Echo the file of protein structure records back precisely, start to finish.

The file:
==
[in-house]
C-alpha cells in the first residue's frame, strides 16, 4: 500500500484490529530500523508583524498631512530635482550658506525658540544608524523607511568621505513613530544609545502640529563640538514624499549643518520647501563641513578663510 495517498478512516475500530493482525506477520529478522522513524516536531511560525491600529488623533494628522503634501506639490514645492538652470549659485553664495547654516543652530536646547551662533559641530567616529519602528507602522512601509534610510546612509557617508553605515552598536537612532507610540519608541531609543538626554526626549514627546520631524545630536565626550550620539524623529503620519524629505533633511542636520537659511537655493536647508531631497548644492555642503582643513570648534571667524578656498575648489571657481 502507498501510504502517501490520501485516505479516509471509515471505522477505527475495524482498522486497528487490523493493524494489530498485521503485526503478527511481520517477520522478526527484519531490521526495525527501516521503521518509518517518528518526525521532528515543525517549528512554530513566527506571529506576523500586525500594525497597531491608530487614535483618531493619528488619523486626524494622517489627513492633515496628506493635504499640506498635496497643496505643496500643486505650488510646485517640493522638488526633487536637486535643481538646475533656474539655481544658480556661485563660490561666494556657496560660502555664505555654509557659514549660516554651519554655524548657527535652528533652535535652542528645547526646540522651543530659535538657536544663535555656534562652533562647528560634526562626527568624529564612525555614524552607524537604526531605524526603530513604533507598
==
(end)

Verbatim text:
[in-house]
C-alpha cells in the first residue's frame, strides 16, 4: 500500500484490529530500523508583524498631512530635482550658506525658540544608524523607511568621505513613530544609545502640529563640538514624499549643518520647501563641513578663510 495517498478512516475500530493482525506477520529478522522513524516536531511560525491600529488623533494628522503634501506639490514645492538652470549659485553664495547654516543652530536646547551662533559641530567616529519602528507602522512601509534610510546612509557617508553605515552598536537612532507610540519608541531609543538626554526626549514627546520631524545630536565626550550620539524623529503620519524629505533633511542636520537659511537655493536647508531631497548644492555642503582643513570648534571667524578656498575648489571657481 502507498501510504502517501490520501485516505479516509471509515471505522477505527475495524482498522486497528487490523493493524494489530498485521503485526503478527511481520517477520522478526527484519531490521526495525527501516521503521518509518517518528518526525521532528515543525517549528512554530513566527506571529506576523500586525500594525497597531491608530487614535483618531493619528488619523486626524494622517489627513492633515496628506493635504499640506498635496497643496505643496500643486505650488510646485517640493522638488526633487536637486535643481538646475533656474539655481544658480556661485563660490561666494556657496560660502555664505555654509557659514549660516554651519554655524548657527535652528533652535535652542528645547526646540522651543530659535538657536544663535555656534562652533562647528560634526562626527568624529564612525555614524552607524537604526531605524526603530513604533507598